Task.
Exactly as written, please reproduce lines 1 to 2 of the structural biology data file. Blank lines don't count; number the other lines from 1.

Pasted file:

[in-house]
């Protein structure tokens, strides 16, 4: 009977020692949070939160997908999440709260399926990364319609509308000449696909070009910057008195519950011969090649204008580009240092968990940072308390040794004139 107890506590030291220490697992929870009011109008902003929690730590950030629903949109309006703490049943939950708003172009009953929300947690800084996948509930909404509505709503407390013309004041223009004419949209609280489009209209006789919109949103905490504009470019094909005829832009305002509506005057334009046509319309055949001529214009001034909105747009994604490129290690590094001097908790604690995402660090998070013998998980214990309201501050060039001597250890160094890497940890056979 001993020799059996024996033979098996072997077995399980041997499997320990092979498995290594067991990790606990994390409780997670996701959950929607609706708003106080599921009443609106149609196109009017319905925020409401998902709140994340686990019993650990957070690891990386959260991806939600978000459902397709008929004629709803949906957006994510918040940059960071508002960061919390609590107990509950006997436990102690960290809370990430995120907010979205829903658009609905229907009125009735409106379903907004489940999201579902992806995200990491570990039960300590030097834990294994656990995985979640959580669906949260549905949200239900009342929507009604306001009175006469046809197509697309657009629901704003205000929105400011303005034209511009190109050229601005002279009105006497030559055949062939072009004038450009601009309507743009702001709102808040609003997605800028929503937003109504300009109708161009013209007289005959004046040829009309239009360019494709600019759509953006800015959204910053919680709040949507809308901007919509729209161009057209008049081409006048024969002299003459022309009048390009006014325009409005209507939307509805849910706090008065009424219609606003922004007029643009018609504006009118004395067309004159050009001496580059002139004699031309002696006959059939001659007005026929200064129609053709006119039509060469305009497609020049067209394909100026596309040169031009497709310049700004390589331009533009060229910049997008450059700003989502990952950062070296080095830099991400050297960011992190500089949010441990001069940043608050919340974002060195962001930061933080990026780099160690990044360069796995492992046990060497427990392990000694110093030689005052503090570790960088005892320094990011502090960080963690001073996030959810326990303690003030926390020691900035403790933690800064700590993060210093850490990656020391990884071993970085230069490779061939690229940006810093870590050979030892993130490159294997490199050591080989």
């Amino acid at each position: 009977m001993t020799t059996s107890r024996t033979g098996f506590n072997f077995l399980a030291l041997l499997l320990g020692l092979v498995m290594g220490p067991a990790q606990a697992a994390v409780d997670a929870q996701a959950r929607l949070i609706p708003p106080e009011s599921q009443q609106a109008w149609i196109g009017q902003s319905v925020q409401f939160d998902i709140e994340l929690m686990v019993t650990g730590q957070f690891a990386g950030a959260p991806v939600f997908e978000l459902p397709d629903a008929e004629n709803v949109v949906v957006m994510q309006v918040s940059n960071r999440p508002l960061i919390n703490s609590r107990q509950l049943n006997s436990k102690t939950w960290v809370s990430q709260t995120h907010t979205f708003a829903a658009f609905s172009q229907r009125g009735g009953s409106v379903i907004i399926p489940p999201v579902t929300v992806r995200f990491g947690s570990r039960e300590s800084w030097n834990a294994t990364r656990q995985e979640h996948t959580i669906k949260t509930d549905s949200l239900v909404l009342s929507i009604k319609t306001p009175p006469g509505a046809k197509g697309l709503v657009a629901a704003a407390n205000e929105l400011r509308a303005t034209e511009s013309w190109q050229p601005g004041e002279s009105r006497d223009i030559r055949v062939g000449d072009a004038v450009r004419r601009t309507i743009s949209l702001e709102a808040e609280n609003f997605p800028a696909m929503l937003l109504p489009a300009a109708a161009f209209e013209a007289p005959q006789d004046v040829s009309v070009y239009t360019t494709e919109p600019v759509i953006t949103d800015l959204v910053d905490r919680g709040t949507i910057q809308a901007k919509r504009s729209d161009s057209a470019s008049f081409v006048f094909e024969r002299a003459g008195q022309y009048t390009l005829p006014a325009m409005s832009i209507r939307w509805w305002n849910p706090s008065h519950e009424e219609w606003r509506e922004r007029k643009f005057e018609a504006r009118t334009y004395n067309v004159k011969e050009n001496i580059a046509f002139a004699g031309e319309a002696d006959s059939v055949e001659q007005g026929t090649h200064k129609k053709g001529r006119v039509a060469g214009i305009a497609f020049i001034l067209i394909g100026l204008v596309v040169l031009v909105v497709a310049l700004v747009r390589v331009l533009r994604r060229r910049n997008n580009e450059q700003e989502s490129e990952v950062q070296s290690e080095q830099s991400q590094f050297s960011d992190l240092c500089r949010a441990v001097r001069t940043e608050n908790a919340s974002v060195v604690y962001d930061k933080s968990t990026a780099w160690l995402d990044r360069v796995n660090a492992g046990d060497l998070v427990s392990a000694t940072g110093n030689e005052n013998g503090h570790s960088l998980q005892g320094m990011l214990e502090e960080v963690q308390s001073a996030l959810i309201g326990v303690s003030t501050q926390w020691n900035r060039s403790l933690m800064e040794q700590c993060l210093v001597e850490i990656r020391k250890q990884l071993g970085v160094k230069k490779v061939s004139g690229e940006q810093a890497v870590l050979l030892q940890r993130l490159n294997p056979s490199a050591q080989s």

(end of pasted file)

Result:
[in-house]
């Protein structure tokens, strides 16, 4: 009977020692949070939160997908999440709260399926990364319609509308000449696909070009910057008195519950011969090649204008580009240092968990940072308390040794004139 107890506590030291220490697992929870009011109008902003929690730590950030629903949109309006703490049943939950708003172009009953929300947690800084996948509930909404509505709503407390013309004041223009004419949209609280489009209209006789919109949103905490504009470019094909005829832009305002509506005057334009046509319309055949001529214009001034909105747009994604490129290690590094001097908790604690995402660090998070013998998980214990309201501050060039001597250890160094890497940890056979 001993020799059996024996033979098996072997077995399980041997499997320990092979498995290594067991990790606990994390409780997670996701959950929607609706708003106080599921009443609106149609196109009017319905925020409401998902709140994340686990019993650990957070690891990386959260991806939600978000459902397709008929004629709803949906957006994510918040940059960071508002960061919390609590107990509950006997436990102690960290809370990430995120907010979205829903658009609905229907009125009735409106379903907004489940999201579902992806995200990491570990039960300590030097834990294994656990995985979640959580669906949260549905949200239900009342929507009604306001009175006469046809197509697309657009629901704003205000929105400011303005034209511009190109050229601005002279009105006497030559055949062939072009004038450009601009309507743009702001709102808040609003997605800028929503937003109504300009109708161009013209007289005959004046040829009309239009360019494709600019759509953006800015959204910053919680709040949507809308901007919509729209161009057209008049081409006048024969002299003459022309009048390009006014325009409005209507939307509805849910706090008065009424219609606003922004007029643009018609504006009118004395067309004159050009001496580059002139004699031309002696006959059939001659007005026929200064129609053709006119039509060469305009497609020049067209394909100026596309040169031009497709310049700004390589331009533009060229910049997008450059700003989502990952950062070296080095830099991400050297960011992190500089949010441990001069940043608050919340974002060195962001930061933080990026780099160690990044360069796995492992046990060497427990392990000694110093030689005052503090570790960088005892320094990011502090960080963690001073996030959810326990303690003030926390020691900035403790933690800064700590993060210093850490990656020391990884071993970085230069490779061939690229940006810093870590050979030892993130490159294997490199050591080989």